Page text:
Does New Orleans Hornets' Trade Put Too Much Pressure on Anthony Davis Too Soon?
The New Orleans Hornets aren't waiting around to roll out the red carpet for Anthony Davis.
According to Jonathan Givony of DraftExpress, the Hornets, who are expected to select Davis with the first pick in the 2012 NBA Draft, will send Emeka Okafor and Trevor Ariza to the Washington Wizards in exchange for Rashard Lewis and a second-round pick:
NBA source tells me Emeka Okafor and Trevor Arizona have been traded to the Washington Wizards for Rashard Lewis and the #46 pick— Jonathan Givony (@DraftExpress) June 20, 2012
Some initial thoughts:
1. Wow, the Hornets just gave up a pair of solid players in exchange for an overpaid, washed-up, 32-year-old gunslinger.
2. There's no such thing as an immovable contract.
2a. The Wizards really are living up to their nickname. They've managed to make two of the worst contracts in the NBA (i.e. those of Lewis and Gilbert Arenas) disappear in less than two years' time.
And then, well, there's this bit, per Givony:
Rashard Lewis' 23.8 million dollar contract can be bought out for 13.7 million before July 1st. Trade saves New Orleans around 30 million?— Jonathan Givony (@DraftExpress) June 20, 2012
Which brings to mind a couple more thoughts:
3. SALARY DUUUUUUUMP!!! Okafor is due just over $28 million over the next two seasons, while Ariza will collect a shade under $15 million during that same span.
4. N'awlins is serious about going full "rasa" on the "tabula" to build a winner.
As well it should be. New ownership, with (perhaps) a new nickname, a new young star and, in turn, a new mandate to map out a long-term plan for NBA title contention. A well-deserved bit of hope and redemption, after the way commissioner David Stern toyed with the Big Easy and its beleaguered basketball fans, particularly during the Chris Paul fiasco.
Not that the sudden shift in the franchise's fortunes has done anything but embolden the legions of conspiracy theorists floating around the Association.
In any case, the trade temporarily leaves the Hornets woefully thin up front.
With Okafor out the door and Chris Kaman, Carl Landry, Lance Thomas (who?) and Darryl Watkins (again, WHO?!) slated for free agency, New Orleans can currently count two big men on its payroll—Jason Smith, a.k.a. The Guy Who Went All Schadenfreude on Blake Griffin, and Gustavo Ayon, who was surprisingly solid this past season, even for a then-26-year-old rookie.
On the one hand, this seems like a terrible situation to throw Anthony Davis into, like turning the paint into his personal chokey.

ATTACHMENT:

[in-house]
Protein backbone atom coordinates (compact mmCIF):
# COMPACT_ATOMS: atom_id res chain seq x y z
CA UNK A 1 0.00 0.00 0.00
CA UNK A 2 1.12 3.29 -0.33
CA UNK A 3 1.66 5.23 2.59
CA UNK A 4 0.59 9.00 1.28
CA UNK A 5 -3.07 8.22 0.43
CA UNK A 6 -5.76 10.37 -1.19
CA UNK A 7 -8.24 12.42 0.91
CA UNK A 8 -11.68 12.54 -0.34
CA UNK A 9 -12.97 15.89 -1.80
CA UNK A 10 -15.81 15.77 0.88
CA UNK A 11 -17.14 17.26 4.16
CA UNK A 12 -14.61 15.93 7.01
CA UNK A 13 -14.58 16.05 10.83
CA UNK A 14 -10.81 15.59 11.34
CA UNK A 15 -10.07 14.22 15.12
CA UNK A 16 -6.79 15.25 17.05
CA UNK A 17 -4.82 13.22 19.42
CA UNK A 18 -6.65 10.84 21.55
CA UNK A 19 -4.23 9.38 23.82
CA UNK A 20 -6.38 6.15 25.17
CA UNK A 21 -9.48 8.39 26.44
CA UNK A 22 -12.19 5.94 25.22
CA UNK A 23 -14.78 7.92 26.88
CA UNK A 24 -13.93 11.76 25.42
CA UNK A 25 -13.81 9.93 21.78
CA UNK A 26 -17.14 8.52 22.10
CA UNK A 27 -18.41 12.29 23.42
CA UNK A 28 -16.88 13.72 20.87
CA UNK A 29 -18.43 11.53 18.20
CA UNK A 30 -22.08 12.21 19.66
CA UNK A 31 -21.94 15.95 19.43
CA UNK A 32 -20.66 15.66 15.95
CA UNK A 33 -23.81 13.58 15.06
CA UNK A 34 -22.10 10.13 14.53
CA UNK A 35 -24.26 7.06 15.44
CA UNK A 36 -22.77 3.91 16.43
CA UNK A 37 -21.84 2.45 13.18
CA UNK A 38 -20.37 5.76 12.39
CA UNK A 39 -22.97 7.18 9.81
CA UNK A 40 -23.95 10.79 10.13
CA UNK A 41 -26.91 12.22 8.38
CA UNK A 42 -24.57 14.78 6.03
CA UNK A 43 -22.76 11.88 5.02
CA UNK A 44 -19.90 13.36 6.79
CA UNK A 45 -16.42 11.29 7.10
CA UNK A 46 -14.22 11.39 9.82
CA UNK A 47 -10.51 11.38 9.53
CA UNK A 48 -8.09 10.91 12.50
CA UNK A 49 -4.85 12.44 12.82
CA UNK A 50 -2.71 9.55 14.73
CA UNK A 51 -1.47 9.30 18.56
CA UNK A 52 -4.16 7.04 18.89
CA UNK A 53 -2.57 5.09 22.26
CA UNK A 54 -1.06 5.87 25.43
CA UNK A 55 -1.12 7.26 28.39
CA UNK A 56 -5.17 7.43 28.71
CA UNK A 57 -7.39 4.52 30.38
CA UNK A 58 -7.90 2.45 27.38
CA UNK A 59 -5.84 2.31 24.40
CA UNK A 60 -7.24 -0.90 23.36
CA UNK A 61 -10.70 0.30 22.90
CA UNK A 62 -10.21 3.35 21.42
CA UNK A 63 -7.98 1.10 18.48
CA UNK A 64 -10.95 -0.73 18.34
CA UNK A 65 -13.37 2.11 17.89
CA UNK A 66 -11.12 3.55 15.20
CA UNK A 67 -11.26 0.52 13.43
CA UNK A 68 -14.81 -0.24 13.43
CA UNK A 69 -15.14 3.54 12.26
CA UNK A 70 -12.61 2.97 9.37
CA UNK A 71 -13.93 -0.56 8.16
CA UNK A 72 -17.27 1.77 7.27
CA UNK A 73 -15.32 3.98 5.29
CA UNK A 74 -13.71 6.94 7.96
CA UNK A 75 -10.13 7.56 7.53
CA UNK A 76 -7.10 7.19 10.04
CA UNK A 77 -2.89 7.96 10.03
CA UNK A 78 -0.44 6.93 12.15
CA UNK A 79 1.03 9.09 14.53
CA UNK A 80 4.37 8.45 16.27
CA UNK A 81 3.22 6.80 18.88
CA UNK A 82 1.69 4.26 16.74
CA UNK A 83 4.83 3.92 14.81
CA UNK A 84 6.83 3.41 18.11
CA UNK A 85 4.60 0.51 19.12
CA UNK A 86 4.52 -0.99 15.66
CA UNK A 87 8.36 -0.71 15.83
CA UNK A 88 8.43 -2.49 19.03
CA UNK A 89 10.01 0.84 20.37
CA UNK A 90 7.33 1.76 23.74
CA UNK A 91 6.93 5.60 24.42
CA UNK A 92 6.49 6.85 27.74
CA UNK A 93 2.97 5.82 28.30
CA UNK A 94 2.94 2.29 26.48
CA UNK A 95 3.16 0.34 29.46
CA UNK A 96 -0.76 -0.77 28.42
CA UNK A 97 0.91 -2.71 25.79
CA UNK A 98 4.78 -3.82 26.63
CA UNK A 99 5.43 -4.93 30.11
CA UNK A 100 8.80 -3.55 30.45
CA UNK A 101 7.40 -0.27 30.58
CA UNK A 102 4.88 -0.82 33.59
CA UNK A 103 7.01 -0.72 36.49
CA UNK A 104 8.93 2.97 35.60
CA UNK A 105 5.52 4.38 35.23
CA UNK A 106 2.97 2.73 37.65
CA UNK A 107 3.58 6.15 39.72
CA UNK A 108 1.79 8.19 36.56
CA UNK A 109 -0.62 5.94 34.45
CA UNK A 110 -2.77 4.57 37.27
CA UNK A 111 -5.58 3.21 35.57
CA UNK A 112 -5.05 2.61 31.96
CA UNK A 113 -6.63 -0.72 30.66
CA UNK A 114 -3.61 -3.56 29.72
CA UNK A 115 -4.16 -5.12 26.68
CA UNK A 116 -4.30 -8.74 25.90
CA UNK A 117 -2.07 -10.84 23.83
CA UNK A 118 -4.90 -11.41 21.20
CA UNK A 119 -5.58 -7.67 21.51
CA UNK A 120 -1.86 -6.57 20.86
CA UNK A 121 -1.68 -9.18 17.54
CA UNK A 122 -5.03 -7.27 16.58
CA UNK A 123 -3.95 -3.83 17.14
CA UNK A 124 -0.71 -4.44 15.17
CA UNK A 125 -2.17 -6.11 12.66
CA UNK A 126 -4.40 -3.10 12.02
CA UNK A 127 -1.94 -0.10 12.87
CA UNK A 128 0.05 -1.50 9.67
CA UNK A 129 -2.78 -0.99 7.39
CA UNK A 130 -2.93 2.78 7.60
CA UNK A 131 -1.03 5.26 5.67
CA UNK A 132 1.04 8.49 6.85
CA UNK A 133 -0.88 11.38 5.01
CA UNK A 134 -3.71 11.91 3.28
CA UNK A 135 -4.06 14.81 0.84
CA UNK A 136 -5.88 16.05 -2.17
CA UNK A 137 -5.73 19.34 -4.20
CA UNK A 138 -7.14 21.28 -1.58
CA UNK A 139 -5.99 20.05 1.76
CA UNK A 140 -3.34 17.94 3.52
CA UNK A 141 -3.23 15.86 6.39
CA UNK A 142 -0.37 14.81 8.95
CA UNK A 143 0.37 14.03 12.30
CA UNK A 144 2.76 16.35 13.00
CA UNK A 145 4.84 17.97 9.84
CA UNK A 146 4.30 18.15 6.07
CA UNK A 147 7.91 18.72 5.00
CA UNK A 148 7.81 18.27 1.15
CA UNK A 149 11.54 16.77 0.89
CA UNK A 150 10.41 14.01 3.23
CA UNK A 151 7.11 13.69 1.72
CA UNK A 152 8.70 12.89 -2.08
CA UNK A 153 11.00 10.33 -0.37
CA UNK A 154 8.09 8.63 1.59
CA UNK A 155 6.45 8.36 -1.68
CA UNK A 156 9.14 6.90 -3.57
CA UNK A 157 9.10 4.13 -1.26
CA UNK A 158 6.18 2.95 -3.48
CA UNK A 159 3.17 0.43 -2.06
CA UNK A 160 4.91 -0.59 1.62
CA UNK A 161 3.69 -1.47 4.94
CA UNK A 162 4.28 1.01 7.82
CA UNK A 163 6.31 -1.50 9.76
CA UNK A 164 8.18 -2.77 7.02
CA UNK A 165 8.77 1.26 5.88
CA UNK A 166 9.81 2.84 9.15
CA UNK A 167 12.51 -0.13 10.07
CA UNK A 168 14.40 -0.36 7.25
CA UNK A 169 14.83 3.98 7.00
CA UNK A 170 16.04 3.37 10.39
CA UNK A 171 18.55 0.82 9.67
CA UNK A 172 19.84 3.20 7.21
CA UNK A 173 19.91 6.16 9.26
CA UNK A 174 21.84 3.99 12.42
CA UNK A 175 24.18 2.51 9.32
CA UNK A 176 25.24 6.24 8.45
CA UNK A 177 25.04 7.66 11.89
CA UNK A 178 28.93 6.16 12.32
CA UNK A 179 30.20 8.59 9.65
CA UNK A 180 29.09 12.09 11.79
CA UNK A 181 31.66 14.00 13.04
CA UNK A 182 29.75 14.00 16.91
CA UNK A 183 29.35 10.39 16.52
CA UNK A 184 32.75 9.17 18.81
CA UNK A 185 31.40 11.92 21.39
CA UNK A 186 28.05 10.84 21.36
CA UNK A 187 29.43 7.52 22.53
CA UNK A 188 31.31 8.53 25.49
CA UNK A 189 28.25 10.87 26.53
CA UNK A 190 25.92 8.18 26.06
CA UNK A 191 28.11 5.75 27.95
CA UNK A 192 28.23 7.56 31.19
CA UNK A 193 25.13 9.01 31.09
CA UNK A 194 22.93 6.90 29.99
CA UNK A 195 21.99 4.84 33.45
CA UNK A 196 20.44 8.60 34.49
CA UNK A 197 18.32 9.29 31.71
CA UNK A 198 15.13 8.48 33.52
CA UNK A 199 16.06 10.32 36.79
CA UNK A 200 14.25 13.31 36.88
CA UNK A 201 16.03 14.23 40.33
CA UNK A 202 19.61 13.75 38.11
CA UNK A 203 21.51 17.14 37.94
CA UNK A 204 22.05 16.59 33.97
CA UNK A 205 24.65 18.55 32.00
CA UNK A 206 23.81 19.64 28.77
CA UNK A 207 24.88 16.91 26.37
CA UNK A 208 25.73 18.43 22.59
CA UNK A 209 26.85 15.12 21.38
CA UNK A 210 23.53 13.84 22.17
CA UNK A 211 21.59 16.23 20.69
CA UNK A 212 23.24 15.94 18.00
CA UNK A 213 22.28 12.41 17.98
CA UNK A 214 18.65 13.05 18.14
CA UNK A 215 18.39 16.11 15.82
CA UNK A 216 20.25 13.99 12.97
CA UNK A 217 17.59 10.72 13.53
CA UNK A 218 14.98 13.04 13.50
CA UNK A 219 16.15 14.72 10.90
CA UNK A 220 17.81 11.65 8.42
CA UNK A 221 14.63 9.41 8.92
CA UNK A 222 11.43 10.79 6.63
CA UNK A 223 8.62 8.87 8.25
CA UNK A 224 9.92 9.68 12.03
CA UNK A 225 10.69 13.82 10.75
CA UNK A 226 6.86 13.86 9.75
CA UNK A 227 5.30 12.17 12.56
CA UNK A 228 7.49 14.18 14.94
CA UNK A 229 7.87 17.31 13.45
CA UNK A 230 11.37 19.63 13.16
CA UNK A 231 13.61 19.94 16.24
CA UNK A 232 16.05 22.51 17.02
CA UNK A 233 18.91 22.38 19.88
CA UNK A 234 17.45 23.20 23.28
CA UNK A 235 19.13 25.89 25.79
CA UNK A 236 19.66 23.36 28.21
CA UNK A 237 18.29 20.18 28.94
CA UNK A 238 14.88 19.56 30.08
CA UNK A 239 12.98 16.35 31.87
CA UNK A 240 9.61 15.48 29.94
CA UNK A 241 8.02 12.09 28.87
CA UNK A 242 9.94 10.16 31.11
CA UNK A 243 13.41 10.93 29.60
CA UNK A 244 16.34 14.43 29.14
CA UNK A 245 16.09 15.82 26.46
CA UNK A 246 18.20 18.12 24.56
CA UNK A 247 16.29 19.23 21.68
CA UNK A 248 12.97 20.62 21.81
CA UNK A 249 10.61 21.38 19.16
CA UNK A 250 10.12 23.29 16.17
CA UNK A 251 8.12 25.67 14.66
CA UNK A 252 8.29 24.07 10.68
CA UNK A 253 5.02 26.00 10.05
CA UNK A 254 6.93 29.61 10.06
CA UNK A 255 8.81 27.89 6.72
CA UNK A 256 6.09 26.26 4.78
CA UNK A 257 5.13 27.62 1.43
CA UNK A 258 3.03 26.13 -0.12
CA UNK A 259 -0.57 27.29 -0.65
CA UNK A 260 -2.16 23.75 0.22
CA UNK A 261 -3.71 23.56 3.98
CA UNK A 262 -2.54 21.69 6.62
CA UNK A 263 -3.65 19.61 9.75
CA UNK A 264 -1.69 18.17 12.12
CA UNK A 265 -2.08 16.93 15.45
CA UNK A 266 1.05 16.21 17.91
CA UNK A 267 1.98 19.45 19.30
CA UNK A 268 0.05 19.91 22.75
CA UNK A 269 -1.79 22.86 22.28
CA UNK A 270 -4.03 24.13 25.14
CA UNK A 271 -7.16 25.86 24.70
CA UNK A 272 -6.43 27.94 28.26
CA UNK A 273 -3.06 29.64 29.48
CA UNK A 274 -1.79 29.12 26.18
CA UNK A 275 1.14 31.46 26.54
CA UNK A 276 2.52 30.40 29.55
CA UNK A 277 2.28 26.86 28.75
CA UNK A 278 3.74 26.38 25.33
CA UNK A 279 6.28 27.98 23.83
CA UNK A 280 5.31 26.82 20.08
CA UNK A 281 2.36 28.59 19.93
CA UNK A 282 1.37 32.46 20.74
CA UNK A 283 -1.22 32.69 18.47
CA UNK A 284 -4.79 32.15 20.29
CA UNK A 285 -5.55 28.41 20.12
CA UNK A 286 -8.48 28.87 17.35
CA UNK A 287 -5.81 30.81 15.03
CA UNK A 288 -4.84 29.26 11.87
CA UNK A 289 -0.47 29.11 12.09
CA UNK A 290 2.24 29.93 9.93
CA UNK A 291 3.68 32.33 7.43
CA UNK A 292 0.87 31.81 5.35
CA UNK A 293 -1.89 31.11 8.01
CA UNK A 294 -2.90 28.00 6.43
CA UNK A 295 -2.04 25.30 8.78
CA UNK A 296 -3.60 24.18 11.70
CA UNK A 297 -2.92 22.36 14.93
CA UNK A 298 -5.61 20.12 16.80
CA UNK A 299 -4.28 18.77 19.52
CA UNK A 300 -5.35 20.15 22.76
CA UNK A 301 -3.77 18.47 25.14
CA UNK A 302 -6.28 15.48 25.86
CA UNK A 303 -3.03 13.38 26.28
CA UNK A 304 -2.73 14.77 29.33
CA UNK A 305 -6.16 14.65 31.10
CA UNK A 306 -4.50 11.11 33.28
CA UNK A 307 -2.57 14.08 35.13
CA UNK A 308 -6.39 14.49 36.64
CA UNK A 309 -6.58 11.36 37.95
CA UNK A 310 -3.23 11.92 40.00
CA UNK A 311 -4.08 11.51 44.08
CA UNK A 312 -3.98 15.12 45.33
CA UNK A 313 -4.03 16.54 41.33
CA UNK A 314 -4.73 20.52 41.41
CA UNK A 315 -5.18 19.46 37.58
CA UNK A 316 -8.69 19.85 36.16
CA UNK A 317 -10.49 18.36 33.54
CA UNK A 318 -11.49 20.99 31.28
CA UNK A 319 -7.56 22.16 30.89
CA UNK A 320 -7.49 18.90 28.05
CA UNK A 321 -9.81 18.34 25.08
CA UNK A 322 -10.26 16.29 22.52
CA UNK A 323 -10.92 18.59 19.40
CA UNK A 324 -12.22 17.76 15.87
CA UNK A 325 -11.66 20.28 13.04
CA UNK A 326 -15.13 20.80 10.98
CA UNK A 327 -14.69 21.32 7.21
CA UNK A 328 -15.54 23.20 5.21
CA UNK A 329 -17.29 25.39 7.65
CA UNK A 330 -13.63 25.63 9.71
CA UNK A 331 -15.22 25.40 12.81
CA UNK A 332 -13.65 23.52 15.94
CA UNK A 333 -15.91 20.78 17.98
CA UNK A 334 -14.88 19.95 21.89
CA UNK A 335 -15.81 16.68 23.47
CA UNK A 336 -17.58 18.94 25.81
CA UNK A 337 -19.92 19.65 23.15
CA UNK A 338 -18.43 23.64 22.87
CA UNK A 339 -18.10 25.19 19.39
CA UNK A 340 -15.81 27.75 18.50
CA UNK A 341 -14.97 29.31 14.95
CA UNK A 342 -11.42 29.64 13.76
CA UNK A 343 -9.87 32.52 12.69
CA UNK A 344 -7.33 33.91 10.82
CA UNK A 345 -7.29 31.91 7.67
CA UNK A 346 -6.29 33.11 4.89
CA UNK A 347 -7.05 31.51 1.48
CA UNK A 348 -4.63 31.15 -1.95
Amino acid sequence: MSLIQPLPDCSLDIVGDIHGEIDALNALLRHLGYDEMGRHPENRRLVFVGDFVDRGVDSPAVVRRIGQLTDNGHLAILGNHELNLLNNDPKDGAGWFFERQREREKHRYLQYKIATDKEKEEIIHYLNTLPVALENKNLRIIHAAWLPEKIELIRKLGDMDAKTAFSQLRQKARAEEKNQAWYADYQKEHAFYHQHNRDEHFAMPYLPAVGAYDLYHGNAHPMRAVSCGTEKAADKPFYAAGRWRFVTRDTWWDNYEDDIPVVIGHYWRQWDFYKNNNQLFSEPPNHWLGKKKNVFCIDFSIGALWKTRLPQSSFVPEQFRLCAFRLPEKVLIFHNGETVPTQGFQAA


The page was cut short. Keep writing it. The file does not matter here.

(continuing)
Which, by extension, would make every big man who punishes Davis the equivalent of Miss Trunchbull.
(By the way, I wonder what she would think of Davis' peculiar facial hair?)
As mouth-wateringly gifted a prospect as the former Kentucky Wildcats star may be, there's plenty of reason to believe that he's not ready to have so much responsibility (and playing time) heaped onto his awkwardly shaped shoulders. After all, at a rail-thin 6'10" and 220 pounds, he lacks the size and strength, particularly in his lower half, to bang bodies effectively with NBA big men on a regular basis.
And while the Hornets figure to pick up another solid youngster with the 10th-overall pick and use a hefty helping of their mass of cap space to bolster their roster and re-sign Eric Gordon to a long-term deal, all eyes will still be on The Unibrow to deliver basketball in the Bayou from the mess it had become under the league's own stewardship.
That's a lot to expect from a guy who was a 6'2" guard just a few years ago, and who's still adjusting to the massive frame with which his genes have since blessed him.
On the other hand, GM Dell Demps' decision to trade away a pair of solid (if oft-injured) veteran assets sends a clear signal to the organization and its fans that while les bon temps will be ready to rouler in due time, for now, everyone should pare down their expectations and brace for a period replete with growing pains.
The exciting plays will far outnumber the checks in the "wins" column at first, though there will be enough positivity to satiate the hardened masses of a city that's seen much, much worse in its day, both on and (especially) off the court.
The Rashard Lewis trade—Smart or Not Smart for the Hornets?
In the meantime, Davis won't have to concern himself with the pressure to win right away, like he did during his first and only year at UK. He'll have the freedom to simply play ball, develop his game, mesh with his new teammates and acclimate himself to the grind of the NBA as he placates his pituitary and packs some meat onto his bones.
The wins (and the red carpet) will be waiting when he and the Hornets are ready.
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